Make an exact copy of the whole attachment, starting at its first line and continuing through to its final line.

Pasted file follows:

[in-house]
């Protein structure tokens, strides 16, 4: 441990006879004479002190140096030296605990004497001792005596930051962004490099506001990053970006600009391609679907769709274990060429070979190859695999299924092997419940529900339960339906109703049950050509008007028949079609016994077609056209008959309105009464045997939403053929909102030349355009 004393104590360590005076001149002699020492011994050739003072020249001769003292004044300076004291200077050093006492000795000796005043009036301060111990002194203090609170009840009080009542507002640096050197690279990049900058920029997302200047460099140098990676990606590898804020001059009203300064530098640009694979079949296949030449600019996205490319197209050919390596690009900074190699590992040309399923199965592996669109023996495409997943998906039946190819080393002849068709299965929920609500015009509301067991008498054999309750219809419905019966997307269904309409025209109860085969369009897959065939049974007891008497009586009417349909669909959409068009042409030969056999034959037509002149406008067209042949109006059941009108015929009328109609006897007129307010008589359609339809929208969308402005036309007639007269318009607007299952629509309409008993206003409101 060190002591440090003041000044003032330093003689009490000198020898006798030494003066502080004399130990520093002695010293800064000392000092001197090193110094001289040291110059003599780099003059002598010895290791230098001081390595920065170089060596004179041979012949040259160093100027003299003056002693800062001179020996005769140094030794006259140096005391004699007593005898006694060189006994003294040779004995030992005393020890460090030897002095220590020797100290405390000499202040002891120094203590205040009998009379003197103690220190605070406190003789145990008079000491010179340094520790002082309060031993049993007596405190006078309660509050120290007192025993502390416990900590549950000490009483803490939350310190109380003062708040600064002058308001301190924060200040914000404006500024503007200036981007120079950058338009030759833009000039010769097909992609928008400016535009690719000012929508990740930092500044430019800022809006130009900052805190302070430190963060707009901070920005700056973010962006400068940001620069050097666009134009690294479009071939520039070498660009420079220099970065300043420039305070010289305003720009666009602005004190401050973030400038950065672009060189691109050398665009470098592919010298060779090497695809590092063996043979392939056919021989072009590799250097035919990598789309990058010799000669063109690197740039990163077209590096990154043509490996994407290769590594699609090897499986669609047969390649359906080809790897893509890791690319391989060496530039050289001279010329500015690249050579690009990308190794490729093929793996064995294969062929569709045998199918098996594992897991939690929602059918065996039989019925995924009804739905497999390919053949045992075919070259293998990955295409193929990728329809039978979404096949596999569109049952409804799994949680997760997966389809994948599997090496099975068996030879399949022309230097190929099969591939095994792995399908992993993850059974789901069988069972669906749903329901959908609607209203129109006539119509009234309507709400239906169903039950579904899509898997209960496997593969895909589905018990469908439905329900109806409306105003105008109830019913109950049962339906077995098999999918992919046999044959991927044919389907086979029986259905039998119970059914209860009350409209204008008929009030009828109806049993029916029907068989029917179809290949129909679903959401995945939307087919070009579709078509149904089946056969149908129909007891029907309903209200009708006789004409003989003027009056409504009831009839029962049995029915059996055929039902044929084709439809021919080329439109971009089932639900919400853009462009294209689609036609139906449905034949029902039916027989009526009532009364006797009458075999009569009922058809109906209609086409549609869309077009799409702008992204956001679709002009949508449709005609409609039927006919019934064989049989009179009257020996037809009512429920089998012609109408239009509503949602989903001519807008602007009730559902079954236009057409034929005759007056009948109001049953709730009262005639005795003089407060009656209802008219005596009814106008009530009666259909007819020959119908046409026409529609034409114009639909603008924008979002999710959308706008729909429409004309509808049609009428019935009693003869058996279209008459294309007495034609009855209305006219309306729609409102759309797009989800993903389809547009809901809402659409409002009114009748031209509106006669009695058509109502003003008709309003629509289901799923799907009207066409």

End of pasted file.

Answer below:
[in-house]
């Protein structure tokens, strides 16, 4: 441990006879004479002190140096030296605990004497001792005596930051962004490099506001990053970006600009391609679907769709274990060429070979190859695999299924092997419940529900339960339906109703049950050509008007028949079609016994077609056209008959309105009464045997939403053929909102030349355009 004393104590360590005076001149002699020492011994050739003072020249001769003292004044300076004291200077050093006492000795000796005043009036301060111990002194203090609170009840009080009542507002640096050197690279990049900058920029997302200047460099140098990676990606590898804020001059009203300064530098640009694979079949296949030449600019996205490319197209050919390596690009900074190699590992040309399923199965592996669109023996495409997943998906039946190819080393002849068709299965929920609500015009509301067991008498054999309750219809419905019966997307269904309409025209109860085969369009897959065939049974007891008497009586009417349909669909959409068009042409030969056999034959037509002149406008067209042949109006059941009108015929009328109609006897007129307010008589359609339809929208969308402005036309007639007269318009607007299952629509309409008993206003409101 060190002591440090003041000044003032330093003689009490000198020898006798030494003066502080004399130990520093002695010293800064000392000092001197090193110094001289040291110059003599780099003059002598010895290791230098001081390595920065170089060596004179041979012949040259160093100027003299003056002693800062001179020996005769140094030794006259140096005391004699007593005898006694060189006994003294040779004995030992005393020890460090030897002095220590020797100290405390000499202040002891120094203590205040009998009379003197103690220190605070406190003789145990008079000491010179340094520790002082309060031993049993007596405190006078309660509050120290007192025993502390416990900590549950000490009483803490939350310190109380003062708040600064002058308001301190924060200040914000404006500024503007200036981007120079950058338009030759833009000039010769097909992609928008400016535009690719000012929508990740930092500044430019800022809006130009900052805190302070430190963060707009901070920005700056973010962006400068940001620069050097666009134009690294479009071939520039070498660009420079220099970065300043420039305070010289305003720009666009602005004190401050973030400038950065672009060189691109050398665009470098592919010298060779090497695809590092063996043979392939056919021989072009590799250097035919990598789309990058010799000669063109690197740039990163077209590096990154043509490996994407290769590594699609090897499986669609047969390649359906080809790897893509890791690319391989060496530039050289001279010329500015690249050579690009990308190794490729093929793996064995294969062929569709045998199918098996594992897991939690929602059918065996039989019925995924009804739905497999390919053949045992075919070259293998990955295409193929990728329809039978979404096949596999569109049952409804799994949680997760997966389809994948599997090496099975068996030879399949022309230097190929099969591939095994792995399908992993993850059974789901069988069972669906749903329901959908609607209203129109006539119509009234309507709400239906169903039950579904899509898997209960496997593969895909589905018990469908439905329900109806409306105003105008109830019913109950049962339906077995098999999918992919046999044959991927044919389907086979029986259905039998119970059914209860009350409209204008008929009030009828109806049993029916029907068989029917179809290949129909679903959401995945939307087919070009579709078509149904089946056969149908129909007891029907309903209200009708006789004409003989003027009056409504009831009839029962049995029915059996055929039902044929084709439809021919080329439109971009089932639900919400853009462009294209689609036609139906449905034949029902039916027989009526009532009364006797009458075999009569009922058809109906209609086409549609869309077009799409702008992204956001679709002009949508449709005609409609039927006919019934064989049989009179009257020996037809009512429920089998012609109408239009509503949602989903001519807008602007009730559902079954236009057409034929005759007056009948109001049953709730009262005639005795003089407060009656209802008219005596009814106008009530009666259909007819020959119908046409026409529609034409114009639909603008924008979002999710959308706008729909429409004309509808049609009428019935009693003869058996279209008459294309007495034609009855209305006219309306729609409102759309797009989800993903389809547009809901809402659409409002009114009748031209509106006669009695058509109502003003008709309003629509289901799923799907009207066409």